By the way, having mentioned McLibel and the difference between “food” and food and between “meat” and meat, and as long as I’m on the topic of reasonable talk about eating, I can’t help mention more about the case. Quoting from a web page devoted to the case,
The McLibel Trial is the infamous British court case between McDonald’s and a former postman & a gardener from London (Helen Steel and Dave Morris). It ran for two and a half years and became the longest ever English trial. The defendants were denied legal aid and their right to a jury, so the whole trial was heard by a single Judge, Mr Justice Bell. He delivered his verdictin June 1997.
The verdict was devastating for McDonald’s. The judge ruled that they ‘exploit children’ with their advertising, produce ‘misleading’ advertising, are ‘culpably responsible’ for cruelty to animals, are ‘antipathetic’ to unionisation and pay their workers low wages. But Helen and Dave failed to prove all the points and so the Judge ruled that they HAD libelled McDonald’s and should pay 60,000 pounds damages. They refused and McDonald’s knew better than to pursue it. In March 1999 the Court of Appeal made further rulings that it was fair comment to say that McDonald’s employees worldwide “do badly in terms of pay and conditions”, and true that “if one eats enough McDonald’s food, one’s diet may well become high in fat etc., with the very real risk of heart disease.”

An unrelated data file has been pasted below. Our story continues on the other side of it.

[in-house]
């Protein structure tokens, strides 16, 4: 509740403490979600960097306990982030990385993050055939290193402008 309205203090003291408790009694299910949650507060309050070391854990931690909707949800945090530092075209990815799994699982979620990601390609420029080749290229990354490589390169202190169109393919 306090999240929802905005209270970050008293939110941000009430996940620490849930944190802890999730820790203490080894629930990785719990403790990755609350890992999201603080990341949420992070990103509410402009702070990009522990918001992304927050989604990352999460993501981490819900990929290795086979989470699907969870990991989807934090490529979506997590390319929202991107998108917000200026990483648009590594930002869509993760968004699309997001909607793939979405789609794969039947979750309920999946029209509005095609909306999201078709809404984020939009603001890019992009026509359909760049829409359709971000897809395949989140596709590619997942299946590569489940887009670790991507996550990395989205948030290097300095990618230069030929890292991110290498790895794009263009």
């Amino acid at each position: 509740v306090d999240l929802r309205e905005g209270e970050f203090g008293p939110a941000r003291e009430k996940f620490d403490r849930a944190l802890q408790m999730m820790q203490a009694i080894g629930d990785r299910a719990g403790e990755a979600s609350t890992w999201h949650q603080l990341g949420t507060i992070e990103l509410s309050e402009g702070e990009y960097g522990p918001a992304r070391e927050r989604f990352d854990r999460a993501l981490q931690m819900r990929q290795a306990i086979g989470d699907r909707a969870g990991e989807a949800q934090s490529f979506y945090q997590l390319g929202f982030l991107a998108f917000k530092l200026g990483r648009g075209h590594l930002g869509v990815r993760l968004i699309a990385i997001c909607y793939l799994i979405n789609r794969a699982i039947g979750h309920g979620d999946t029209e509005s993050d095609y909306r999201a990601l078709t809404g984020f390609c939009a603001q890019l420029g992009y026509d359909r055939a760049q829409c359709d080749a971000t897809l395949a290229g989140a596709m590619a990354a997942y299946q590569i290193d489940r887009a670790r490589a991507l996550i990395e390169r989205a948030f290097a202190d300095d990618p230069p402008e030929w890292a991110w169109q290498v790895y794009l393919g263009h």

As a result of the court case, the Anti-McDonald’s campaign mushroomed, the press coverage increased exponentially, this website was born and a feature length documentary was broadcast round the world.
The legal controversy continued. The McLibel 2 took the British Government to the European Court of Human Rights to defend the public’s right to criticise multinationals, claiming UK libel laws are oppressive and unfair that they were denied a fair trial. The court ruled in favour of Helen and Dave: the case had breached their their rights to freedom of expression and a fair trial.
Who said ordinary people can’t change the world?
The case implies McDonald’s, and by extension likely few producers of “food” or “meat,” don’t or can’t talk reasonably about eating, but that’s just my interpretation.
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